Array of nanowires gallium phosphide made with an electron microscope.
Credit: Eindhoven University of Technology
Researchers at Eindhoven University of Technology (TU/e) and FOM Foundation today present a very promising prototype of this in the journal Nature Communications. The material gallium phosphide enables their solar cell to produce the clean fuel hydrogen gas from liquid water. Processing the gallium phosphide in the form of very small nanowires is novel and helps to boost the yield by a factor of ten. And does so using ten thousand times less precious material.
The electricity produced by a solar cell can be used to set off chemical reactions. If this generates a fuel, then one speaks of solar fuels -- a hugely promising replacement for polluting fuels. One of the possibilities is to split liquid water using the electricity that is generated (electrolysis). Among oxygen, this produces hydrogen gas that can be used as a clean fuel in the chemical industry or combusted in fuel cells -- in cars for example -- to drive engines.
Solar fuel cell
To connect an existing silicon solar cell to a battery that splits the water may well be an efficient solution now but it is a very expensive one. Many researchers are therefore targeting their search at a semiconductor material that is able to both convert sunlight into an electrical charge and split the water, all in one; a kind of 'solar fuel cell'. Researchers at TU/e and FOM see their dream candidate in gallium phosphide (GaP), a compound of gallium and phosphide that also serves as the basis for specific colored leds.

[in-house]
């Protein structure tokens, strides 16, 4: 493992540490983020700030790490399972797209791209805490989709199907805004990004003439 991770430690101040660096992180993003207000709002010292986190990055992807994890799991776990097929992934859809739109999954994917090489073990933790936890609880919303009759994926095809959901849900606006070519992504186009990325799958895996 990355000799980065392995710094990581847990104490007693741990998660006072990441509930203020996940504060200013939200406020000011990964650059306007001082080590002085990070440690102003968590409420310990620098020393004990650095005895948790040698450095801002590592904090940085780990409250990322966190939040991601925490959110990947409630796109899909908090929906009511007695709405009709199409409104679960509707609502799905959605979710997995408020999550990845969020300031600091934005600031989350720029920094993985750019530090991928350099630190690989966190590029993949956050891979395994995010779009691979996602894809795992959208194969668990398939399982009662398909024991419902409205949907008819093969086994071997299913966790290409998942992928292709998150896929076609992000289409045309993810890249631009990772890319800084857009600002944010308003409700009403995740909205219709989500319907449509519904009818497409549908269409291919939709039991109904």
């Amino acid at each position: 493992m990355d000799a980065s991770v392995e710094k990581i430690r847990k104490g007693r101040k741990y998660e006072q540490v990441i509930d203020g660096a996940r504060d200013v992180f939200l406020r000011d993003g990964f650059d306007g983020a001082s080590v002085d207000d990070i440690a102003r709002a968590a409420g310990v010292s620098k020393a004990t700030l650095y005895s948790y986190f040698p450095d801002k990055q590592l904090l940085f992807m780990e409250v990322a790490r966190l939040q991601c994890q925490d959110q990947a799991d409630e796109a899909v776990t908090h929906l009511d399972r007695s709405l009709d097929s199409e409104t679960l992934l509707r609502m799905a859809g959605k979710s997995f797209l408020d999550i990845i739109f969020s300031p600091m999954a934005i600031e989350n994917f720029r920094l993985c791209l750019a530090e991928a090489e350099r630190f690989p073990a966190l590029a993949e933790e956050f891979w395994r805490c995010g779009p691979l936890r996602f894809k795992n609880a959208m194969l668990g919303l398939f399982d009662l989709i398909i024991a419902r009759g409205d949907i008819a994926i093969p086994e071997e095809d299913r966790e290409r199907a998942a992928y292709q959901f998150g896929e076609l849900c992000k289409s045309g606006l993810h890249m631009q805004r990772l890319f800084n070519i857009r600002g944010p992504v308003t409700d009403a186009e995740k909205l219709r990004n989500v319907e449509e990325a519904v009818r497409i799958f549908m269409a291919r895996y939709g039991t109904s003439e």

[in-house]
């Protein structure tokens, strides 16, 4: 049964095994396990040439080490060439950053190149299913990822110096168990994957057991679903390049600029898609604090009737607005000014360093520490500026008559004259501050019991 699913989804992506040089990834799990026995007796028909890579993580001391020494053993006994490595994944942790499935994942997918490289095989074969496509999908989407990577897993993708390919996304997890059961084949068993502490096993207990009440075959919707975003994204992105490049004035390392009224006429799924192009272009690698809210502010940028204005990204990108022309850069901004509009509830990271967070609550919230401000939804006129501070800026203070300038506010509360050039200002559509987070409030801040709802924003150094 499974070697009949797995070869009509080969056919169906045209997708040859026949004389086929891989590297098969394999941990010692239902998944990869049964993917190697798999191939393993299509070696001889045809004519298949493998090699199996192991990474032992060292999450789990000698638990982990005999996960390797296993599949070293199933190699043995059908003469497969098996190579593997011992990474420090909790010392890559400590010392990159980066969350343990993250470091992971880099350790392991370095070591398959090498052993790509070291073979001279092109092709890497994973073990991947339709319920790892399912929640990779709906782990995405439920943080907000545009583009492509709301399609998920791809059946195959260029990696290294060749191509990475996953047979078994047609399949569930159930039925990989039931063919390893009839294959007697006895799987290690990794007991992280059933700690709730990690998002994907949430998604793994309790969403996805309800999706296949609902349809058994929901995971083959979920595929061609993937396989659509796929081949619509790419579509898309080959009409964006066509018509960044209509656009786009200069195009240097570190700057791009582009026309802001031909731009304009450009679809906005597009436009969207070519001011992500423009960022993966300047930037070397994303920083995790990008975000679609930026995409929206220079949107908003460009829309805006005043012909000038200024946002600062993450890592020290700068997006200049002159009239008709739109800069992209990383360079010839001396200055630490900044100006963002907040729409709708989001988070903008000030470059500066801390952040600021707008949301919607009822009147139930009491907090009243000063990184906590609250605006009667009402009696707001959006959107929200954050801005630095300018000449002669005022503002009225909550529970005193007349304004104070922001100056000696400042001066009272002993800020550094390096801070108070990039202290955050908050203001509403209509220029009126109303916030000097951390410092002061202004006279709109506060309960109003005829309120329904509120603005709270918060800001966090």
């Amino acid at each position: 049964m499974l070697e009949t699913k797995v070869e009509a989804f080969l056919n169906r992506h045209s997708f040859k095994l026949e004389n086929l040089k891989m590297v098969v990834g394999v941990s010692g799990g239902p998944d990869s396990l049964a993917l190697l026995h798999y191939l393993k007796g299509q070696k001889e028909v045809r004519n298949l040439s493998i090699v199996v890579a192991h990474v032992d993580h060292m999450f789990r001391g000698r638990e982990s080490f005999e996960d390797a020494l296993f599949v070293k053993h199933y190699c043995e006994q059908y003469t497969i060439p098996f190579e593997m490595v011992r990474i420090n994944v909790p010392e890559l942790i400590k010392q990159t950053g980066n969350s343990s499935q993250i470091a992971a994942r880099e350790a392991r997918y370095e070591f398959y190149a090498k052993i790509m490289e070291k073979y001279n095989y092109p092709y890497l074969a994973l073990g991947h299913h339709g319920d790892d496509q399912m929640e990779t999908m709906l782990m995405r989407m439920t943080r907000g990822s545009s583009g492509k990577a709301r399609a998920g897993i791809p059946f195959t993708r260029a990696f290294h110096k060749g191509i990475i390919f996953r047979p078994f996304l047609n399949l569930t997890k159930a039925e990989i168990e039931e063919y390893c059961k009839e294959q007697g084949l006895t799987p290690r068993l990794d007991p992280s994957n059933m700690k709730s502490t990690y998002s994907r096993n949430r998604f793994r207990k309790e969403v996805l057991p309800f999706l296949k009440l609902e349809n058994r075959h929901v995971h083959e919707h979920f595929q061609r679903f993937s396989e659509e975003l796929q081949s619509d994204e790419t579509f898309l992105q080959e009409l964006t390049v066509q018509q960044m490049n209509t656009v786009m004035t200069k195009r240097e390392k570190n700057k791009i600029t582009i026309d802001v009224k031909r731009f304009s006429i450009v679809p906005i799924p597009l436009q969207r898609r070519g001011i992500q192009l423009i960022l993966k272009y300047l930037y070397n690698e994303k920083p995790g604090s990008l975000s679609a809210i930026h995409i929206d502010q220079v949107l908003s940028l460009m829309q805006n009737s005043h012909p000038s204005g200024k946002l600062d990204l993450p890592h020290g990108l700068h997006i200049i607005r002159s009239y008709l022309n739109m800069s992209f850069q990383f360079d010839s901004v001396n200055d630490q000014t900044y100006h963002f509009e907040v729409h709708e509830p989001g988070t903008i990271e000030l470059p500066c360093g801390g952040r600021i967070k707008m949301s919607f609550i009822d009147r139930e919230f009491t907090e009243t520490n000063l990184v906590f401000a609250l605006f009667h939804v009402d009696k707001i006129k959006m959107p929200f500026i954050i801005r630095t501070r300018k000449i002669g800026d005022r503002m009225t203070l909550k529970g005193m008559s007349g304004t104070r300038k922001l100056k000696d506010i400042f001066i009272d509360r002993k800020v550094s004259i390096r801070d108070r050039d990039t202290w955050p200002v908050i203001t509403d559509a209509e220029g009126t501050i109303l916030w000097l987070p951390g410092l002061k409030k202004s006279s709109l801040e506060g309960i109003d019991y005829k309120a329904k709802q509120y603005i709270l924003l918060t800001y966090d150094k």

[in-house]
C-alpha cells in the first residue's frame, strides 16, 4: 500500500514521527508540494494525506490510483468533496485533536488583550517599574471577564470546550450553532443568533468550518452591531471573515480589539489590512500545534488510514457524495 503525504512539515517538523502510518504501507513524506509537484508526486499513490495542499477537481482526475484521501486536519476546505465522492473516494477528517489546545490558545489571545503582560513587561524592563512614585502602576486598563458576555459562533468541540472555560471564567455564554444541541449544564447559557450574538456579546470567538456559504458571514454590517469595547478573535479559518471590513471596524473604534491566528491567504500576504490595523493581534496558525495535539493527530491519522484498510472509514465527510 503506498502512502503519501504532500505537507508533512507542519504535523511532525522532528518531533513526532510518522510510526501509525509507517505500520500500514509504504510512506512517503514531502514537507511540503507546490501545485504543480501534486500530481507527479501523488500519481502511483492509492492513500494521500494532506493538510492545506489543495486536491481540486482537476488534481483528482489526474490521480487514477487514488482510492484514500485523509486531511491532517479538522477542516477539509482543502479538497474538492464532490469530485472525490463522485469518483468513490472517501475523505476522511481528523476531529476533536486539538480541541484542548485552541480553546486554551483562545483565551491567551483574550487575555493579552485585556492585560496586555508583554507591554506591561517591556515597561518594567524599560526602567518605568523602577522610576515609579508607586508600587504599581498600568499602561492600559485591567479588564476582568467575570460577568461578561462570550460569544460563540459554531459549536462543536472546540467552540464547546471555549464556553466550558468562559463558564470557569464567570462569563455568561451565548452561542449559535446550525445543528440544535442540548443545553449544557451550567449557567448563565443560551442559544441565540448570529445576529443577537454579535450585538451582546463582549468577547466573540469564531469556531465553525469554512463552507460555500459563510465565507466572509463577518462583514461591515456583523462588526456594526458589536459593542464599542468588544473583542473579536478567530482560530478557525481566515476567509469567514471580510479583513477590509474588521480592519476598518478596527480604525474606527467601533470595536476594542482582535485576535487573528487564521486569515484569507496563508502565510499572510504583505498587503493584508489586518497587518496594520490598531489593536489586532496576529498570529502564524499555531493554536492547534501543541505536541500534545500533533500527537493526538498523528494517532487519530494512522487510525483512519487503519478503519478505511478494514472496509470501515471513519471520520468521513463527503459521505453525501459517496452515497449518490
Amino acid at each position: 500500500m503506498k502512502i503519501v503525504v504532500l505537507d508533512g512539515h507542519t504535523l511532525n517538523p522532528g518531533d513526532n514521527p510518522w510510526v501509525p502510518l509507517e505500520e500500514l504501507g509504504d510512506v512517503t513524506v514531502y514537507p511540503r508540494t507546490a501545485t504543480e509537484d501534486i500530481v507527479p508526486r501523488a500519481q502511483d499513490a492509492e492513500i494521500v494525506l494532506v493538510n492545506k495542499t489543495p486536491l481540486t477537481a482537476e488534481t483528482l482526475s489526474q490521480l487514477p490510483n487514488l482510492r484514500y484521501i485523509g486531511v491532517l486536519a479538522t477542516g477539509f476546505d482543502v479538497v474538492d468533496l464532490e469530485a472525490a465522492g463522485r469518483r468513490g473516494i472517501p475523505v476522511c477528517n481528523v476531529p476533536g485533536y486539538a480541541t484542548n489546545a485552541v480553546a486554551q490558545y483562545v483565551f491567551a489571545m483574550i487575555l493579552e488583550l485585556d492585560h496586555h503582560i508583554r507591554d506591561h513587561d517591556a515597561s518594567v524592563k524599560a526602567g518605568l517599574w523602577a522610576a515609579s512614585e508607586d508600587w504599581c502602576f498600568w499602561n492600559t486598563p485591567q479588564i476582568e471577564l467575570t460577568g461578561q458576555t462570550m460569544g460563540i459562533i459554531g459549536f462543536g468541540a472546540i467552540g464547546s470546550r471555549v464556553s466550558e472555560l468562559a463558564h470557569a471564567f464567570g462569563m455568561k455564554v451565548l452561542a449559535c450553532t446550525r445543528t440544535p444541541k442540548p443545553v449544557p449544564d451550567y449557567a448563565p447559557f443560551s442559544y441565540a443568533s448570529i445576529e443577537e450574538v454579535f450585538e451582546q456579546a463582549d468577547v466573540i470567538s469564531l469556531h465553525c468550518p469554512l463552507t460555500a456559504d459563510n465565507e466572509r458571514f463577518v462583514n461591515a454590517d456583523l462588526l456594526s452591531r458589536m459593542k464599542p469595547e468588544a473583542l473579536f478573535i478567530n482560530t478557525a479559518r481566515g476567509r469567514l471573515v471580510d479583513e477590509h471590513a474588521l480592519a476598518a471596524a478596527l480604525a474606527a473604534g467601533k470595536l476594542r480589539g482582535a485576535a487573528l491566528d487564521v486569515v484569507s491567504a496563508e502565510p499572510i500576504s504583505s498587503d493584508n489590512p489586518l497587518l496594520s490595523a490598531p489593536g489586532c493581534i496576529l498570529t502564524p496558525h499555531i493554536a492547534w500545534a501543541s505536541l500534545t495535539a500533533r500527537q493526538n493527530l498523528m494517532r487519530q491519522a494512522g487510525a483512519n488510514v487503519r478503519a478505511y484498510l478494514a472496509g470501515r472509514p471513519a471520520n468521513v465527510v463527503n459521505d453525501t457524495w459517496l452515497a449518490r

A tenfold boost
GaP has good electrical properties but the drawback that it cannot easily absorb light when it is a large flat surface as used in GaP solar cells. The researchers have overcome this problem by making a grid of very small GaP nanowires, measuring five hundred nanometers (a millionth of a millimeter) long and ninety nanometers thick. This immediately boosted the yield of hydrogen by a factor of ten to 2.9 percent. A record for GaP cells, even though this is still some way off the fifteen percent achieved by silicon cells coupled to a battery.
Ten thousand times less material
According to Bakkers, it's not simply about the yield -- where there is still a lot of scope for improvement he points out: "For the nanowires we needed ten thousand less precious GaP material than in cells with a flat surface. That makes these kinds of cells potentially a great deal cheaper," Bakkers says. "In addition, GaP is also able to extract oxygen from the water -- so you then actually have a fuel cell in which you can temporarily store your solar energy. In short, for a solar fuels future we cannot ignore gallium phosphide any longer."